How rows of rocks evolved into the intricate circuitry that runs our homes, drives our cars, and orders our pizza.
Brown lets al-Khwārizmī, the Muslim mathematician who popularized Arabic/Hindu numbers (most notably, for Brown’s purposes here, “0” and “1”), take the role of tour guide. He squires readers through centuries of watershed developments from the abacus and mechanical Pascaline calculator to the punch cards of Joseph-Marie Jacquard, ENIAC, IBM, the transistor, and robots. Closing with an explanation of the Turing test, he offers a mildly cautionary view of the increasingly pervasive roles computers play in our daily lives (“will they be doing all the thinking for us?”) and an appended disquisition on binary numbers. Along the way he chronicles both major and incremental advances as well as offering nods to significant thinkers and doers familiar (Ada Lovelace, Steve Jobs) or otherwise—notably Jean Jennings and six other women charged with figuring out how to program ENIAC but not invited to its unveiling. Though he acknowledges in an afterword that his cast is largely white, European, and male he does what he can throughout to diversify it…and cogently observes at the end that the “domination of the West in the sciences has ended.” Panels are drawn in a loose style that lightens the substantial informational load.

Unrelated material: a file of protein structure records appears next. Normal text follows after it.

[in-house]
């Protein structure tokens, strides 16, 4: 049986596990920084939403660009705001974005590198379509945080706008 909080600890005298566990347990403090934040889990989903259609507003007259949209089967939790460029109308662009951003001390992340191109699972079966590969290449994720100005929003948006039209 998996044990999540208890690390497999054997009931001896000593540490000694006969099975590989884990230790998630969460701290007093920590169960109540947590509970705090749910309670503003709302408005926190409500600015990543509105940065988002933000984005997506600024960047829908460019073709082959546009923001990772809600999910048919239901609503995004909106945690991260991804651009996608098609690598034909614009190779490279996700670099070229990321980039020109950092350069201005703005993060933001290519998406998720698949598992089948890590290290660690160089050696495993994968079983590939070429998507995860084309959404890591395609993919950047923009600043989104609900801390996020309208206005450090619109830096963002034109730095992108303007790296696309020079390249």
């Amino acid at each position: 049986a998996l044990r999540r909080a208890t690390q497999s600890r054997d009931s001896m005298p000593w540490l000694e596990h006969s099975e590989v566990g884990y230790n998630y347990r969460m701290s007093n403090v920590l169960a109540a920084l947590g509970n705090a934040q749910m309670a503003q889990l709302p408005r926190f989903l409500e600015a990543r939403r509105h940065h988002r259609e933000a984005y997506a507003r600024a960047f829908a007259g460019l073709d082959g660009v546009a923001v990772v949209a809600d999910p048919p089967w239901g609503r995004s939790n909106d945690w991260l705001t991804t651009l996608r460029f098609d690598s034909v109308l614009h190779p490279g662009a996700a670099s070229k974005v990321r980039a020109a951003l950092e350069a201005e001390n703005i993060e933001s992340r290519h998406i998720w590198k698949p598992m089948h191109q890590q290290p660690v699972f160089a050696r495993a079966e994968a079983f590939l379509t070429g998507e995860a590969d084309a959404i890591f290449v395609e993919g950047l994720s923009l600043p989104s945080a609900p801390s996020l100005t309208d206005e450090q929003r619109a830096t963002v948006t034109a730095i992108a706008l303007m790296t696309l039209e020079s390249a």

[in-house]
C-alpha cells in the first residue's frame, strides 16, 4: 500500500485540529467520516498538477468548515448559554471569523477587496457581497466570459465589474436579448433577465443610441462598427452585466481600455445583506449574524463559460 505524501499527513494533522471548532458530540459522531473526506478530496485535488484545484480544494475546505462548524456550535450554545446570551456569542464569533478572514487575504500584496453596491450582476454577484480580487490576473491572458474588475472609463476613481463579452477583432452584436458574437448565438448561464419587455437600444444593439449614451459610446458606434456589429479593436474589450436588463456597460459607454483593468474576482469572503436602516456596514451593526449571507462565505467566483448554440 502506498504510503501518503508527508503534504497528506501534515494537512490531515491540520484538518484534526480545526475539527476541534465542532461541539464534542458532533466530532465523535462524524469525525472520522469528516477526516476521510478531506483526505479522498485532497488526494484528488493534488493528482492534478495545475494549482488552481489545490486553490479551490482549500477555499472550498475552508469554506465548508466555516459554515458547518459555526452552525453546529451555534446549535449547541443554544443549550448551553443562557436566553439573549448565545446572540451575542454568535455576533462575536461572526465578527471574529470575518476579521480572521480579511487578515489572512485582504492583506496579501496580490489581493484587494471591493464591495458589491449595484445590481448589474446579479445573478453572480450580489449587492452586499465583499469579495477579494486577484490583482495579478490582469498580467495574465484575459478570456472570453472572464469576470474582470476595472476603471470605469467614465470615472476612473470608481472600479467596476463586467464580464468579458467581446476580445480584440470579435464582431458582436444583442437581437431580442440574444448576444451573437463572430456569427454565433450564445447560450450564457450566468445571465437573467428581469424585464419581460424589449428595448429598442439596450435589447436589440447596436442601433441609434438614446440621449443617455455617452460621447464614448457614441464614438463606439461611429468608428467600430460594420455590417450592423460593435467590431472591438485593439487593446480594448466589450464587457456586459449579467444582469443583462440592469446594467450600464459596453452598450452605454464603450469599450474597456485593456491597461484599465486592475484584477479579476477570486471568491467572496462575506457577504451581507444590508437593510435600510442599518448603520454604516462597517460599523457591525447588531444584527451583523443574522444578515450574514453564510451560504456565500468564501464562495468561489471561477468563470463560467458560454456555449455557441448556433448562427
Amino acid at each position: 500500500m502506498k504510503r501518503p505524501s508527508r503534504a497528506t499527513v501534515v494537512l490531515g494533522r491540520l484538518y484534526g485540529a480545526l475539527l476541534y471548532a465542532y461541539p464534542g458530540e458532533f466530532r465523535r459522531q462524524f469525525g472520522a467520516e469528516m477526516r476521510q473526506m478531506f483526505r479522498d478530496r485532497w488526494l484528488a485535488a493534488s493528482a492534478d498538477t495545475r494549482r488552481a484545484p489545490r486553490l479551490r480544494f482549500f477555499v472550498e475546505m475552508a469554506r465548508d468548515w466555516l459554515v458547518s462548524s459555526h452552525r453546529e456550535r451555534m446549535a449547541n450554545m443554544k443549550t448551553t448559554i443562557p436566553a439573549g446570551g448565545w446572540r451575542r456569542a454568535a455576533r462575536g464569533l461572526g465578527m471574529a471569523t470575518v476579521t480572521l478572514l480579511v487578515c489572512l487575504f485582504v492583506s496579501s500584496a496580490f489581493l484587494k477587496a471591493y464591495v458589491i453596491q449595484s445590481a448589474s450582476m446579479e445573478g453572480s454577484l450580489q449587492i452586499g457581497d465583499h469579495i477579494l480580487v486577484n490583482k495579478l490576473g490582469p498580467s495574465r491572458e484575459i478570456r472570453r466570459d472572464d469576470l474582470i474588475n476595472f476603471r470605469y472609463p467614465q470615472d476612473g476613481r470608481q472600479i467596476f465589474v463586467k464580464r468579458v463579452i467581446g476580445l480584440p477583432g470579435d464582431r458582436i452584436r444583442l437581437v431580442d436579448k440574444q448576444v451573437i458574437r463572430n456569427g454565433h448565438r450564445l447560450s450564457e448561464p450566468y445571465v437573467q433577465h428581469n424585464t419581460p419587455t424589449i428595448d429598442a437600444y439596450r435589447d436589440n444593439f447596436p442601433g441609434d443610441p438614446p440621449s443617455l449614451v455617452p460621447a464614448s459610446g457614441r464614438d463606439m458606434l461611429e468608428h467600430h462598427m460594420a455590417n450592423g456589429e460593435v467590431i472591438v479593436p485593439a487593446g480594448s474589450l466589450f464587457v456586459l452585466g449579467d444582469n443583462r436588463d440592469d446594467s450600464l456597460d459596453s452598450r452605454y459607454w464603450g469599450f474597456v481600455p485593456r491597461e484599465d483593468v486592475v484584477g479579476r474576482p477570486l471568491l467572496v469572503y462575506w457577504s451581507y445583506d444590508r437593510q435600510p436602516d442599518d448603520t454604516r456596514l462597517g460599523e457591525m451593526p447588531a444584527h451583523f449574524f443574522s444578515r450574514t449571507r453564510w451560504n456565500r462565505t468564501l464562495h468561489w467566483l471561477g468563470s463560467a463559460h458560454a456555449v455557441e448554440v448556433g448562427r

Another terrific case study on the power of a big idea to work profound changes in our lives. (endnotes, timeline) (Graphic nonfiction. 8-11)